Clyde Holland, Christine Espenshade, & Mike Kingsella Discussion on Multifamily Supply/Demand
In today’s round table discussion, Co-head of JLL’s Multifamily Capital Market’s platform, Christine Espenshade; CEO of Holland Partner Group, Clyde Holland; and Executive Director of Up for Growth National Coalition, Mike Kingsella explore the future of the Multifamily Housing Market and the policies shaping its trajectory.
While Clyde, Christine, and Mike agree that the outlook is positive and the economy is picking up, the supply is already a problem for the increasing demand in the market.
Clyde advises developers and builders to get start building now to get ahead of the projected buying challenges, with the knowledge that it may be slow in the beginning but will pay off as demand increases.
Christine emphasizes that institutional investors are already interested and willing to support these long-term projects because they know that the investment promises steady, safe returns. The shift from home ownership to long-term apartment occupancy is also a clear marker that multifamily housing is a crucial option the market needs to focus on.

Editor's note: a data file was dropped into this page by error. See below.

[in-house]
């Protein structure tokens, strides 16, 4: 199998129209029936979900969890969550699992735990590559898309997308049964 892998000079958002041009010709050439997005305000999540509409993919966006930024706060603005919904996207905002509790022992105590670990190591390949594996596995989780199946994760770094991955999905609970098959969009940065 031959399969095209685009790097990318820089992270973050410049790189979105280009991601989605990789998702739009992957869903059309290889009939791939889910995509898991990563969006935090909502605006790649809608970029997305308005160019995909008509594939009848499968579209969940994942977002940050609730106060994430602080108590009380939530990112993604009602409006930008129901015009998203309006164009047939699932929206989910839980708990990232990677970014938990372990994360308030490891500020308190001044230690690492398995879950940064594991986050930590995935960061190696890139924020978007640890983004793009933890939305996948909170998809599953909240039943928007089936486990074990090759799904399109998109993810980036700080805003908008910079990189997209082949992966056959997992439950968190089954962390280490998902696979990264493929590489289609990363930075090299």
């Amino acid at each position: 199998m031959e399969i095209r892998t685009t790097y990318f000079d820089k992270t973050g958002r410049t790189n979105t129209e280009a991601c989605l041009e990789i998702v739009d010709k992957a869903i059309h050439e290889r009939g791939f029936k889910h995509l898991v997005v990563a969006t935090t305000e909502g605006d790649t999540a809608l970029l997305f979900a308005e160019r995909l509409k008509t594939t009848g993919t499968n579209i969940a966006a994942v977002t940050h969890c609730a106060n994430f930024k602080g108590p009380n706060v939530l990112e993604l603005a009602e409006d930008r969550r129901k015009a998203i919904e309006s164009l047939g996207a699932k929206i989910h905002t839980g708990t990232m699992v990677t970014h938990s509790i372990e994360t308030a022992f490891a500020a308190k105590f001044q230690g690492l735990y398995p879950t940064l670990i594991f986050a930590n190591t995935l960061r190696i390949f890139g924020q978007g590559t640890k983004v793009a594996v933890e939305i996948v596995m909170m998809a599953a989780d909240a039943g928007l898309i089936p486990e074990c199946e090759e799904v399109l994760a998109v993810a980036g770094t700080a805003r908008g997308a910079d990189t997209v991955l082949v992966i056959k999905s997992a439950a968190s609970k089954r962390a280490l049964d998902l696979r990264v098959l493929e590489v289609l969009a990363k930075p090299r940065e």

POLICIES SLOW PROGRESSION
Mike sees the issue of supply stemming from the exclusionary policies that are suppressing growth. At Up For Growth National Coalition, their mission is to advocate for a new approach to housing development, focusing on how growth benefits everyone in the community.
Clyde, an original founder of Up for Growth, feels the push back from the city council against development regularly.
“Even though there is a housing crisis my building housing is considered a negative… Cities have responded to housing not being affordable by introducing policies that made it more expensive.”
He adds that developer’s voices are often not valued because people think their motives and projects are all about making money, not about improving their community. Up for Growth acts as the voice for this cause, advocating for more affordable housing close to jobs and transportation so employees can spend more time with their families.
“If you have to commute for two hours each way in order to gain a job in the SF Bay Area, the breadwinner doesn’t have an opportunity to spend time with their spouse and their kids,” said Mike.
Mike and Clyde see a combination of tax-exempt bond financing for affordable housing at the federal level combined with state-regulated opportunities for development as the solution to both traffic congestion and housing challenges.
Christine also concludes that we need to think about housing as a holistic approach to growing our economy and mixing these government partnerships with private investments for a positive long-term plan.